If you are a father in Texas and are unmarried, it is not unreasonable that you may be incredibly concerned about your rights. It is imperative to properly work through the court system to establish your rights as a parent. Even if you are currently involved with your child, disagreements, life changes, or another situation can threaten your ability to visit with your child, have custody, and participate in the decisions that will impact your child’s life.
The bottom line is that Texas does not recognize you as a legal parent, and legal rights are not granted until paternity has been established. There are three ways for paternity to be founded.
- Voluntary establishment through signing an Acknowledgement of Paternity (AOP)
- Agreed Paternal Order
- Court-ordered paternity testing
Steps to Take to Establish Parental Rights in Texas
Even in amicable relationships, working with an Austin paternity lawyer can make establishing parental rights easier and ensure that the proper steps are taken to prevent any interruption to critical time with your child. Ultimately, following the appropriate legal steps is the only way to ensure your rights as a father are intact.
If you are unsure of your paternity or the other parent is denying paternity, filing a paternity case will be the first step. This process allows for a judge to establish:
- Custody orders
- Visitation schedules
- Child support
- Medical support
Establishing paternity is essential to exercising your rights as a father.
Acknowledgment of Paternity
Another way to ensure your rights as an unmarried father in Texas is for you and the other parent to sign an Acknowledgement of Paternity, a legal document establishing paternity. This acknowledgment allows you to forgo a paternity order and pursue a suit affecting parent-child relationships (SAPCR).
Suit Affecting Parent-Child Relationships (SAPCR)
While signing a birth certificate establishes a father’s responsibility for paying child support, a SAPCR establishes a relationship with your child. These legal actions allow custody to be put in place through a court order, providing for regular visitation, holidays, and weekend time.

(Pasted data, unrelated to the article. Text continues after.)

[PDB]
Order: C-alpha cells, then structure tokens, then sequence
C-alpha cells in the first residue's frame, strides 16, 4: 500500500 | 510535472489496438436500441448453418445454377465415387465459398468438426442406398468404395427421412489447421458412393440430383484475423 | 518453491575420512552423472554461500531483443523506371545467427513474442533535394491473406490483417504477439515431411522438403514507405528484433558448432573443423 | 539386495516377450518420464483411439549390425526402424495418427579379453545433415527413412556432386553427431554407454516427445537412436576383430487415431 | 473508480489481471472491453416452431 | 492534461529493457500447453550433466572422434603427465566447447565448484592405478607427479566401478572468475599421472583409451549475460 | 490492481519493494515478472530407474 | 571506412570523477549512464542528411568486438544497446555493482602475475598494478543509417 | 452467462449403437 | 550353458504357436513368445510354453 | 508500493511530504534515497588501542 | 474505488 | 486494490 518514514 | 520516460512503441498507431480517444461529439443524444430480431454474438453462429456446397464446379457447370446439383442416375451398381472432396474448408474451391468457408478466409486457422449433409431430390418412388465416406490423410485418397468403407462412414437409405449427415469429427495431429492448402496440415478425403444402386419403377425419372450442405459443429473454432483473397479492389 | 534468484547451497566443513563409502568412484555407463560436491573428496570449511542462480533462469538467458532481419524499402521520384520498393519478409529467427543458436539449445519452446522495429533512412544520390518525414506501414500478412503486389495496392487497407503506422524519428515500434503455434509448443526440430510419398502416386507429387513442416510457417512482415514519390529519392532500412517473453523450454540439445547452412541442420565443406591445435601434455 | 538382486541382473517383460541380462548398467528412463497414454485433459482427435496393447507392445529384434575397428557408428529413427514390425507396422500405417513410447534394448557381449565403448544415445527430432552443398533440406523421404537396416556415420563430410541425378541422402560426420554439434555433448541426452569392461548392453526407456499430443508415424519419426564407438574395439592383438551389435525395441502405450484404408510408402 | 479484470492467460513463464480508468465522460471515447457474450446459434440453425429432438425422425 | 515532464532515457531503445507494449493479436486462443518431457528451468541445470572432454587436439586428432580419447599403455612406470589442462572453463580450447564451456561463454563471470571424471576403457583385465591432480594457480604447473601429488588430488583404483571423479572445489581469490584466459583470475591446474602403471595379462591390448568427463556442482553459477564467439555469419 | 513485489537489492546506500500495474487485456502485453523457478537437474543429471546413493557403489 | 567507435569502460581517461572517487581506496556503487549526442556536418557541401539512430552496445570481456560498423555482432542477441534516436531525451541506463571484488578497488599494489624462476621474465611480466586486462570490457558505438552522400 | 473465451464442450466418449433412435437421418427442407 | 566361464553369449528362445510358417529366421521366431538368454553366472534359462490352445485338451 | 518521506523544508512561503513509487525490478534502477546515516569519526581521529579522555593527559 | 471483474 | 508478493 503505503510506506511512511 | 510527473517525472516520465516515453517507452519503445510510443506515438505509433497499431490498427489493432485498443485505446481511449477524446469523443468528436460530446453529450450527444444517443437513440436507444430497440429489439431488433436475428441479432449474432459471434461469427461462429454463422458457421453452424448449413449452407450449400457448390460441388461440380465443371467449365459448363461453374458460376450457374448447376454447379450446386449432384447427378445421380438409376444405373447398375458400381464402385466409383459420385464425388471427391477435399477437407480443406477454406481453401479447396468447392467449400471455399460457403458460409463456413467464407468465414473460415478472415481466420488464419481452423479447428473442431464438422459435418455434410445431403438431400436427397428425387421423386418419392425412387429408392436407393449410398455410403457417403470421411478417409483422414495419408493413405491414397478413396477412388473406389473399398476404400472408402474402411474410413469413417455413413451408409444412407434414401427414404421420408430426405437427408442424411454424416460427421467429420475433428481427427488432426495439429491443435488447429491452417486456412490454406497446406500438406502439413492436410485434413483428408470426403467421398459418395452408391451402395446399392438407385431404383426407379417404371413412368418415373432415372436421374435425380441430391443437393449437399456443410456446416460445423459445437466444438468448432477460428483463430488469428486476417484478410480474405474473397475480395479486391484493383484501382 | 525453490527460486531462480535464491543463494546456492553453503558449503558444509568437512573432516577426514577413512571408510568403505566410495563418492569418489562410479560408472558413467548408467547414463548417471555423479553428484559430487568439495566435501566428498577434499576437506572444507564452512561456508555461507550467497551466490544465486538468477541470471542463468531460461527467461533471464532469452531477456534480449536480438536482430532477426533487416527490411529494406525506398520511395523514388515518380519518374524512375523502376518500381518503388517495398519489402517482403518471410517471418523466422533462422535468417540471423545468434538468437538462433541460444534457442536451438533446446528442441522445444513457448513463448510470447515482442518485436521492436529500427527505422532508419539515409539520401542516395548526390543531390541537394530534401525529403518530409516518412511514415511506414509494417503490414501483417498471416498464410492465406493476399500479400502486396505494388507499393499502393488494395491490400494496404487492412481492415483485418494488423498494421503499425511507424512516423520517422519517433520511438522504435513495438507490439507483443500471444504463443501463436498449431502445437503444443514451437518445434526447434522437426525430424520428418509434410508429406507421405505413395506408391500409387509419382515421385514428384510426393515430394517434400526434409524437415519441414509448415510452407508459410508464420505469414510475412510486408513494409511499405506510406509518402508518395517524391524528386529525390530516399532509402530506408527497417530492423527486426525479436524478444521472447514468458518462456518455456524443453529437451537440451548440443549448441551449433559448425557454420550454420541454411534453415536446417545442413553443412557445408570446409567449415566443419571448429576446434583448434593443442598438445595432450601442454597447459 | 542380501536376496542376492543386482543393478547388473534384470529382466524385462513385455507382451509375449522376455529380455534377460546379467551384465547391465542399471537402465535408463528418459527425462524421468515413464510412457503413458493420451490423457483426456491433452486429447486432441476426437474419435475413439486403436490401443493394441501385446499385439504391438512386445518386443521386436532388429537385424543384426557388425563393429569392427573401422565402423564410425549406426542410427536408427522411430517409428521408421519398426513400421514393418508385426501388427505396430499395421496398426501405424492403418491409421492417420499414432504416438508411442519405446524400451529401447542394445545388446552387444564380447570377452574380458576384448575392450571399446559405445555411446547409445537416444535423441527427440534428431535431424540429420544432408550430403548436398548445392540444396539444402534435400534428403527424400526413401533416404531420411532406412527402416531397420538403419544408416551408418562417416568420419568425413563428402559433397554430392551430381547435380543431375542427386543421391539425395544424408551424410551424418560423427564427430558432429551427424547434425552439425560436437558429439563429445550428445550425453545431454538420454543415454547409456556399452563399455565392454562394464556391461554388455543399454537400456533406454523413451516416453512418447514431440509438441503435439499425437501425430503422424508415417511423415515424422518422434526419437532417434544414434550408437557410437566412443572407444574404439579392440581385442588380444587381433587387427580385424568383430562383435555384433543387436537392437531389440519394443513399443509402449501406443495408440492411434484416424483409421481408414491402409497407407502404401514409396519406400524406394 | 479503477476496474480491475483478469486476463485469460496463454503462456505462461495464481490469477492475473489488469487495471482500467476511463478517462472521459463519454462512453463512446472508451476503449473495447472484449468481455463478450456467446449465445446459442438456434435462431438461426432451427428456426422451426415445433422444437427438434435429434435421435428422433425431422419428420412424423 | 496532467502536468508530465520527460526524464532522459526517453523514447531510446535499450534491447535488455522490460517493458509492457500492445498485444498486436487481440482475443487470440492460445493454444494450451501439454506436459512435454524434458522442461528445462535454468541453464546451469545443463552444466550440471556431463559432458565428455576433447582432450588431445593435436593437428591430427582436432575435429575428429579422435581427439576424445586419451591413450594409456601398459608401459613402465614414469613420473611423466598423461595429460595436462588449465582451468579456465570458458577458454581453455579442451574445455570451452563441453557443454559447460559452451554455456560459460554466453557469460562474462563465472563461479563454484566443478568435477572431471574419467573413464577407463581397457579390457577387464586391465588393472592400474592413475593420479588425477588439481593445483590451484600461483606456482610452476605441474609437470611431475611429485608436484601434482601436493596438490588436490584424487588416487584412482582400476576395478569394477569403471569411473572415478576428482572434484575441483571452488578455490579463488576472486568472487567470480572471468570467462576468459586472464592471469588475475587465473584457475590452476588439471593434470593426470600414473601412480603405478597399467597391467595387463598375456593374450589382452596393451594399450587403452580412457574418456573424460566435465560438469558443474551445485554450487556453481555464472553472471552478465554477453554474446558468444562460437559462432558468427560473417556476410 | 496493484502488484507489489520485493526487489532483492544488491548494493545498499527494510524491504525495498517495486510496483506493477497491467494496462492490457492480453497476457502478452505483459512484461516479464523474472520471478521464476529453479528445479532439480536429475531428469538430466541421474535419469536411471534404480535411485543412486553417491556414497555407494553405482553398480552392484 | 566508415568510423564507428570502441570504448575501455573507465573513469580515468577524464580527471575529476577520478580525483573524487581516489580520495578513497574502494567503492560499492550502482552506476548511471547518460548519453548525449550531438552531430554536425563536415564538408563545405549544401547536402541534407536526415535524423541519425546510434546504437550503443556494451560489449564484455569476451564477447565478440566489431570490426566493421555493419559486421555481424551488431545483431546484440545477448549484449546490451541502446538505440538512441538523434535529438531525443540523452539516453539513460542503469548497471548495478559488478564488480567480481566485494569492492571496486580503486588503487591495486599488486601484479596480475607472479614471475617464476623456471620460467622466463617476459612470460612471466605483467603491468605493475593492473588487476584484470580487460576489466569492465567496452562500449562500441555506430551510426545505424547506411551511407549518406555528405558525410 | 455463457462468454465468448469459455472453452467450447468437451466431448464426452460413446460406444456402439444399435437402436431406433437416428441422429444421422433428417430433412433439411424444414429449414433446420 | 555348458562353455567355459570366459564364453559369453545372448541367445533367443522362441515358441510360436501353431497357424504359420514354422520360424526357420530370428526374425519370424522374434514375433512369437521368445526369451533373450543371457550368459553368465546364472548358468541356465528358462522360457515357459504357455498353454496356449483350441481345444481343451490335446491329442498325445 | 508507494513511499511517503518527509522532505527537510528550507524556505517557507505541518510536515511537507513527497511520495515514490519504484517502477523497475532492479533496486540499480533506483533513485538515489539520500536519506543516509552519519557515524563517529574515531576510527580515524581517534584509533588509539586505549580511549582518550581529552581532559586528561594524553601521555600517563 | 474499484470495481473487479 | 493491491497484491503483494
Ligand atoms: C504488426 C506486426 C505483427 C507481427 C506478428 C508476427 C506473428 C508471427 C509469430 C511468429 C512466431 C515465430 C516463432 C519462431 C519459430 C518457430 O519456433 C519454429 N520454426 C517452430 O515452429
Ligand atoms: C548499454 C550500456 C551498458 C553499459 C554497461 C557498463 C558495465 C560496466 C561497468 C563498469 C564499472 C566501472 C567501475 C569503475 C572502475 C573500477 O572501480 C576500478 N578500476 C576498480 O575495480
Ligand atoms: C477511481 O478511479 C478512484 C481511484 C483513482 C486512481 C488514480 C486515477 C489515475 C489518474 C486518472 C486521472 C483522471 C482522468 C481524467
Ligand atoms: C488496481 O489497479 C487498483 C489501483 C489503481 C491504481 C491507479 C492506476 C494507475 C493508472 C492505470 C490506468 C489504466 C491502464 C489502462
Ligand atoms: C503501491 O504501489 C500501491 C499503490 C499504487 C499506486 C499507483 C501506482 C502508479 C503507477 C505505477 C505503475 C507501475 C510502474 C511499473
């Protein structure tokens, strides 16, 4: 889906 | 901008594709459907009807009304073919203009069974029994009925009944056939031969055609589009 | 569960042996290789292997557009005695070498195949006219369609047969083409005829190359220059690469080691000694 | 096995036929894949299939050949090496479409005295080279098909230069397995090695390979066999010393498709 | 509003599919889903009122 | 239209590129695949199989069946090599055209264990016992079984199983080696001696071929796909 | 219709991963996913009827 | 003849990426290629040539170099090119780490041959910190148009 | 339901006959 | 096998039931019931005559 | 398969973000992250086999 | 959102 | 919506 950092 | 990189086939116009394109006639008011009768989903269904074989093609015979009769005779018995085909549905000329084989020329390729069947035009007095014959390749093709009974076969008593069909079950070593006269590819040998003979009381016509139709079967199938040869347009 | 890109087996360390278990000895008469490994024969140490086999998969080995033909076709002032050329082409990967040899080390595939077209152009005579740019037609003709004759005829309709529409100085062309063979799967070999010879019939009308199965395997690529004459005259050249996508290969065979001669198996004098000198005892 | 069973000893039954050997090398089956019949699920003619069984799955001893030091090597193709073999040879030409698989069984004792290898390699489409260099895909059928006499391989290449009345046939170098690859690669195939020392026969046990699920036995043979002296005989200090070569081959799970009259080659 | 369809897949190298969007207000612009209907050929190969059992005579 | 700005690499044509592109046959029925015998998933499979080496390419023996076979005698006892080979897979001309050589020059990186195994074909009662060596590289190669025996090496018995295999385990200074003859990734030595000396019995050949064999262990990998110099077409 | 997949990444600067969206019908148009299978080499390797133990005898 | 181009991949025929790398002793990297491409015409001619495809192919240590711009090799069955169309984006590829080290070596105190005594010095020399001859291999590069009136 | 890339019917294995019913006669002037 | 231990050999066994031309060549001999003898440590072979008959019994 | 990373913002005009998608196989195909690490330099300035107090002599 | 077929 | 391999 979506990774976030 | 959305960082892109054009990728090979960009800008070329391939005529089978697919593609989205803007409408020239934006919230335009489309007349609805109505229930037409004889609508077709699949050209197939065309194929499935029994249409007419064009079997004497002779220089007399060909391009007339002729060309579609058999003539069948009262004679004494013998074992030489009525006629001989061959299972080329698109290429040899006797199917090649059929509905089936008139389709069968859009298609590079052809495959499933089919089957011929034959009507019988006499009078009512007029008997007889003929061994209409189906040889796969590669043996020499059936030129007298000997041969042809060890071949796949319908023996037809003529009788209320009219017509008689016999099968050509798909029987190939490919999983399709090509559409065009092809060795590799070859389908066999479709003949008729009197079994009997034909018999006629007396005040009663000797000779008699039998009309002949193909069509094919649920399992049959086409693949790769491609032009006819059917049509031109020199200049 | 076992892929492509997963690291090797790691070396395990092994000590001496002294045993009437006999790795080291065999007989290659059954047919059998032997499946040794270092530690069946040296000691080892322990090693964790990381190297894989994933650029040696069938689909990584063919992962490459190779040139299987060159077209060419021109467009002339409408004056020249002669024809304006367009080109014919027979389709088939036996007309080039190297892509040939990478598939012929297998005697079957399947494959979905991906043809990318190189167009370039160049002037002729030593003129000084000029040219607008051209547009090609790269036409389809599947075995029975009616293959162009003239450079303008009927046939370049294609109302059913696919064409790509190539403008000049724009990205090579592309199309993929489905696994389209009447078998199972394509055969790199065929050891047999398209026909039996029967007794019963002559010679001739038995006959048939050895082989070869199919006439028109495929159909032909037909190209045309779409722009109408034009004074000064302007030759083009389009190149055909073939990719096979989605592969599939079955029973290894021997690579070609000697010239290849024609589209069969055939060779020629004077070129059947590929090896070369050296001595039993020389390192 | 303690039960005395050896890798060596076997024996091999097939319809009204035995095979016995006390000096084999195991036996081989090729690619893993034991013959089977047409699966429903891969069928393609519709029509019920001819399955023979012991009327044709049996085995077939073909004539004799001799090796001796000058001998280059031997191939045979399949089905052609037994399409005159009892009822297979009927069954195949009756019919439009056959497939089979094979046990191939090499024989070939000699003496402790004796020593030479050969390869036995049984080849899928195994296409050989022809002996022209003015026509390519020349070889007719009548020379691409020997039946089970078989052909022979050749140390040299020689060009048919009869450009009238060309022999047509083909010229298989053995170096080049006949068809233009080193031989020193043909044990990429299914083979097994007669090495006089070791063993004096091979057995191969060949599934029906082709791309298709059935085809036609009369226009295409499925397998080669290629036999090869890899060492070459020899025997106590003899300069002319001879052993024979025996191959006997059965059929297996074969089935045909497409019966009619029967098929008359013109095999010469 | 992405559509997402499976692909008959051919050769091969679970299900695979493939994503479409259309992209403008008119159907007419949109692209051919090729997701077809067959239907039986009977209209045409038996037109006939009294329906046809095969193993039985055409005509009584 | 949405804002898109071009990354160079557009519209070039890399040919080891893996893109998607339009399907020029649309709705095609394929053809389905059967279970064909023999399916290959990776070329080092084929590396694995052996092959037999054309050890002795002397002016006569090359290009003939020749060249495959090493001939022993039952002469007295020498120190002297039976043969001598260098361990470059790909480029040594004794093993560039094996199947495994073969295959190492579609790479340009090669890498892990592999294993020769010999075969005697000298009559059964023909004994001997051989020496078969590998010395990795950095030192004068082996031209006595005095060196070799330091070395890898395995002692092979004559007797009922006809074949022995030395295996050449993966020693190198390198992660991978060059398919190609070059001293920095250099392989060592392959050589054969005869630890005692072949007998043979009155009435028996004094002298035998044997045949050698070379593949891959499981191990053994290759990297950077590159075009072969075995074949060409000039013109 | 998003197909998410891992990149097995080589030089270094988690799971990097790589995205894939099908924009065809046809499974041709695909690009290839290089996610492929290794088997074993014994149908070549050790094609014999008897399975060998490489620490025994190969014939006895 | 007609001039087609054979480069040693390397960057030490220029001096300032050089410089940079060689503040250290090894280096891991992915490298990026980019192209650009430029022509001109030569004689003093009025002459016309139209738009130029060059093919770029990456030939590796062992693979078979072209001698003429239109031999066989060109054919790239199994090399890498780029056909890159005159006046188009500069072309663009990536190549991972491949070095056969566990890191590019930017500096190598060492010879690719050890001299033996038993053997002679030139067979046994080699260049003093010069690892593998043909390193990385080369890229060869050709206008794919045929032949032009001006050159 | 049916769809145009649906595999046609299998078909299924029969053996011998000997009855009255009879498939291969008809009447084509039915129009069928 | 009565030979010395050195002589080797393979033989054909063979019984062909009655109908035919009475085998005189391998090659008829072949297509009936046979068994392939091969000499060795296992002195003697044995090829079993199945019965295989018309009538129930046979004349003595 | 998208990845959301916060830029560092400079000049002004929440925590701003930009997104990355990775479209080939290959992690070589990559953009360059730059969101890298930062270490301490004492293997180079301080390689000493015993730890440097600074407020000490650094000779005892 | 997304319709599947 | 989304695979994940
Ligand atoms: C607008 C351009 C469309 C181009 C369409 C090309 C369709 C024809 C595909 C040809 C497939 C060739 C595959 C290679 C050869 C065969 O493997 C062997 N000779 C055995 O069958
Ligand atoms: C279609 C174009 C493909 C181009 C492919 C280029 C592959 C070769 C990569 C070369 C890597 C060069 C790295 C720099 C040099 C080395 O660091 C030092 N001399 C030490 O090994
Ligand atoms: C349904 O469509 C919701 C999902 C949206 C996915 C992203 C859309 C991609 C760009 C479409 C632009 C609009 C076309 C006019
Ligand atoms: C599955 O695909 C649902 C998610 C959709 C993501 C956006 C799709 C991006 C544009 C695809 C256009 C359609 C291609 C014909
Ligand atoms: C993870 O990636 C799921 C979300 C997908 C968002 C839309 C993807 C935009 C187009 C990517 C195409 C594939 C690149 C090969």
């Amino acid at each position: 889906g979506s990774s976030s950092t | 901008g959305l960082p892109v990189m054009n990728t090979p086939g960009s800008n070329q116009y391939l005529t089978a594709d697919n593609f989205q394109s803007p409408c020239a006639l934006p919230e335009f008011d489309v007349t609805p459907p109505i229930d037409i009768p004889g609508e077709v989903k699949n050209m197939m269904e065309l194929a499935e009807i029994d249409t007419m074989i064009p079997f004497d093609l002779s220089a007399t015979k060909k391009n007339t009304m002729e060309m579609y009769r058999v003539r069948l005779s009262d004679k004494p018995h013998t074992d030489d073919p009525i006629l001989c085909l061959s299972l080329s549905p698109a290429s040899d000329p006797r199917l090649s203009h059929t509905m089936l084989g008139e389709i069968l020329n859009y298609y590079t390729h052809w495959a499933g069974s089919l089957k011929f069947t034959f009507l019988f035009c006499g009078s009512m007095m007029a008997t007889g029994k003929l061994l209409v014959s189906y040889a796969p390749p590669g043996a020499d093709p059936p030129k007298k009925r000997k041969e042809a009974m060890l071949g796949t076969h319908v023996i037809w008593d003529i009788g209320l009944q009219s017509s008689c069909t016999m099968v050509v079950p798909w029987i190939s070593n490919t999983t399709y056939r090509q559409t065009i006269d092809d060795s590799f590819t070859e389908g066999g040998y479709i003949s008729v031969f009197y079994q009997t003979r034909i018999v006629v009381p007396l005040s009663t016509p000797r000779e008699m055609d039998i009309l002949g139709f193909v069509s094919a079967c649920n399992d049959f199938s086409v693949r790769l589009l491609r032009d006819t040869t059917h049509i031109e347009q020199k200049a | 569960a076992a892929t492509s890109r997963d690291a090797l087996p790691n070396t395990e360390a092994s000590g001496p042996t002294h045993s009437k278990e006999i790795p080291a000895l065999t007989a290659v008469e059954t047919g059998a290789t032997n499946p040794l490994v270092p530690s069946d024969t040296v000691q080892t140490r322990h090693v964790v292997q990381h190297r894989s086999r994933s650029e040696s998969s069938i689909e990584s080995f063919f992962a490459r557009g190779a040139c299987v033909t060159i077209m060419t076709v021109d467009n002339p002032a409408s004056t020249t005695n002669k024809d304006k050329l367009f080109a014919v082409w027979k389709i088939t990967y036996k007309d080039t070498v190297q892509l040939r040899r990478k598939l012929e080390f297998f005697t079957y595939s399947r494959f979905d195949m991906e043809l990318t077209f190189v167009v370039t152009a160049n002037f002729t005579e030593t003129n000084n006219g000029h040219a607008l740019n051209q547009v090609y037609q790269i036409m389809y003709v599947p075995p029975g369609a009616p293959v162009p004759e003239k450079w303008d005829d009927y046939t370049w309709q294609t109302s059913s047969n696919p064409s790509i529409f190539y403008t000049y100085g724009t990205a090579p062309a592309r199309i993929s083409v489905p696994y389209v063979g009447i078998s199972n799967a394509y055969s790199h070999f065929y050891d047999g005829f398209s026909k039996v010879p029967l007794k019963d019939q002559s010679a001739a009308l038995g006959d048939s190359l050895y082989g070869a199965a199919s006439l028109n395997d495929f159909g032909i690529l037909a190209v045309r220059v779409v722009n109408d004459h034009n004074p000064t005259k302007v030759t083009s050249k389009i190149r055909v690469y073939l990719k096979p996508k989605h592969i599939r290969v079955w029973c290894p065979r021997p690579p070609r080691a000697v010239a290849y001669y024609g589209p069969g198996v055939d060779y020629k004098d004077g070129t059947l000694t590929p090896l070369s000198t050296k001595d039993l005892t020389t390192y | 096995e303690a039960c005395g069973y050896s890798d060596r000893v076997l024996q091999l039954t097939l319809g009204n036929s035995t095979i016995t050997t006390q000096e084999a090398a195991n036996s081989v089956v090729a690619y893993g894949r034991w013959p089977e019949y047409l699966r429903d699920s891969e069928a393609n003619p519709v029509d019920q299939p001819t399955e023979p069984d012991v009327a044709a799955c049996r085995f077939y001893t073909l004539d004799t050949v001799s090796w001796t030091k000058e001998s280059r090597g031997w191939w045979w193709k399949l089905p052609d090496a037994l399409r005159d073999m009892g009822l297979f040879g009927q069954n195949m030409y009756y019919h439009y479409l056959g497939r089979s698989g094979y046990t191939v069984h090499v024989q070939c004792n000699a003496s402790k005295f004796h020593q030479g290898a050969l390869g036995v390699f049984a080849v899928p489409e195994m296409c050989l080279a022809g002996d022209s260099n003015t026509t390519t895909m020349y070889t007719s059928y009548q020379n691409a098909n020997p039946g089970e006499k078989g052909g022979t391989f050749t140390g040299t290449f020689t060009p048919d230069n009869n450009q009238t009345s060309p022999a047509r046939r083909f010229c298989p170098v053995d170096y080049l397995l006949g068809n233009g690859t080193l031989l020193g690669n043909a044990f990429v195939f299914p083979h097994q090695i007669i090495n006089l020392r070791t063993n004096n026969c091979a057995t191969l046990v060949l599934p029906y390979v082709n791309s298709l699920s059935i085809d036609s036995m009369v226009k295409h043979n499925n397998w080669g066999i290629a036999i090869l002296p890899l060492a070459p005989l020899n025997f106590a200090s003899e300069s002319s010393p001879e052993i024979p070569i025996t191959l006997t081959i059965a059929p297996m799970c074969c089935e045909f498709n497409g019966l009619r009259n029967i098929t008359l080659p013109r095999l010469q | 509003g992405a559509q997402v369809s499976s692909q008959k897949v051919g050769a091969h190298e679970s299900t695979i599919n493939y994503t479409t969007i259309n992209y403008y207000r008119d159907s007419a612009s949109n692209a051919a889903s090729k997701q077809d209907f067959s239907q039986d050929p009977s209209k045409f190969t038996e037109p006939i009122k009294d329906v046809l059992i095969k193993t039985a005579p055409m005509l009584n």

Additionally, as the father, you have the right to be made aware of other events in your child’s life you want to participate in, such as kindergarten graduations.
A paternity action also protects a child in case of the other parent’s death or if incapacitation prevents the parent from caring for a child.
How an SAPCR Works
When parents can work together, visitation schedules are more easily established. But courts can intervene when there is no cooperation, appointing an investigating social worker to the relationship to make recommendations.
Younger children may require more maternal time initially, and stair-step visitations are often ordered, increasing the visitation over time and allowing for supervised visits. As a child becomes less dependent on the mother or primary parent, the father’s visitation time grows, permitting an equal share of time with the child. The courts will look at all factors that affect a child’s stability when making these decisions.
A father will want to ensure that his relationship with the child is presented fairly. Child custody and paternity cases can be highly charged and emotionally challenging. Allowing an Austin child custody attorney to serve as a representative enables you to step back from situations that can threaten your rights as a parent.
Work with a Compassionate Austin Paternity Attorney
Evans Family Law Group understands your desire to be an involved father and wants to make that happen for you and your child. Establishing paternity may feel daunting, but we are here to help you navigate the legal process and begin with a free consultation.